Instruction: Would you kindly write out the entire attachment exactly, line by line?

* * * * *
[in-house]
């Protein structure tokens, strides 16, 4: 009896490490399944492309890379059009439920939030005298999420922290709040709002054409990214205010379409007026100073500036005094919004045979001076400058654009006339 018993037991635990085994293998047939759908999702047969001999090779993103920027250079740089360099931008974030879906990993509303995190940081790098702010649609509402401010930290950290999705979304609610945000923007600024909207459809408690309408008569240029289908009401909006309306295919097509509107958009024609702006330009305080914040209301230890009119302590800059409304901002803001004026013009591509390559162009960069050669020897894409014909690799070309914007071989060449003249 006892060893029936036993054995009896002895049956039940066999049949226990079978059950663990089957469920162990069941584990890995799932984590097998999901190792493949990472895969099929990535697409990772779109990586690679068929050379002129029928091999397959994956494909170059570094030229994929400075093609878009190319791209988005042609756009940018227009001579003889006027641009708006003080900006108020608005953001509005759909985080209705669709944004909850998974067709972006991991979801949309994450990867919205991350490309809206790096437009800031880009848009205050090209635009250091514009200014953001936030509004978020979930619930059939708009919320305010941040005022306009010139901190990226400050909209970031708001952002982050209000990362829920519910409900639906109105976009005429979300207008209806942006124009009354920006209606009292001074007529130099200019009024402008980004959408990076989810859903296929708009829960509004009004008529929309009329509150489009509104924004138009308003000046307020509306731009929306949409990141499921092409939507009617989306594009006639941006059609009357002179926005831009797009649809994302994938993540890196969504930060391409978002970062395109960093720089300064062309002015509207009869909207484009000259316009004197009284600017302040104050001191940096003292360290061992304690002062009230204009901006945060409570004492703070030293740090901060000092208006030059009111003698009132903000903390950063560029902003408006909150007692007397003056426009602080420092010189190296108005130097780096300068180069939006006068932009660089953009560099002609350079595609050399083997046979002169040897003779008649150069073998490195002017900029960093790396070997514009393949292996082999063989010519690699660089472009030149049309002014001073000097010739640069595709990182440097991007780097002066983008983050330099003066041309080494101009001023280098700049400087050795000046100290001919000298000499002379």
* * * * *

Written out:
[in-house]
């Protein structure tokens, strides 16, 4: 009896490490399944492309890379059009439920939030005298999420922290709040709002054409990214205010379409007026100073500036005094919004045979001076400058654009006339 018993037991635990085994293998047939759908999702047969001999090779993103920027250079740089360099931008974030879906990993509303995190940081790098702010649609509402401010930290950290999705979304609610945000923007600024909207459809408690309408008569240029289908009401909006309306295919097509509107958009024609702006330009305080914040209301230890009119302590800059409304901002803001004026013009591509390559162009960069050669020897894409014909690799070309914007071989060449003249 006892060893029936036993054995009896002895049956039940066999049949226990079978059950663990089957469920162990069941584990890995799932984590097998999901190792493949990472895969099929990535697409990772779109990586690679068929050379002129029928091999397959994956494909170059570094030229994929400075093609878009190319791209988005042609756009940018227009001579003889006027641009708006003080900006108020608005953001509005759909985080209705669709944004909850998974067709972006991991979801949309994450990867919205991350490309809206790096437009800031880009848009205050090209635009250091514009200014953001936030509004978020979930619930059939708009919320305010941040005022306009010139901190990226400050909209970031708001952002982050209000990362829920519910409900639906109105976009005429979300207008209806942006124009009354920006209606009292001074007529130099200019009024402008980004959408990076989810859903296929708009829960509004009004008529929309009329509150489009509104924004138009308003000046307020509306731009929306949409990141499921092409939507009617989306594009006639941006059609009357002179926005831009797009649809994302994938993540890196969504930060391409978002970062395109960093720089300064062309002015509207009869909207484009000259316009004197009284600017302040104050001191940096003292360290061992304690002062009230204009901006945060409570004492703070030293740090901060000092208006030059009111003698009132903000903390950063560029902003408006909150007692007397003056426009602080420092010189190296108005130097780096300068180069939006006068932009660089953009560099002609350079595609050399083997046979002169040897003779008649150069073998490195002017900029960093790396070997514009393949292996082999063989010519690699660089472009030149049309002014001073000097010739640069595709990182440097991007780097002066983008983050330099003066041309080494101009001023280098700049400087050795000046100290001919000298000499002379």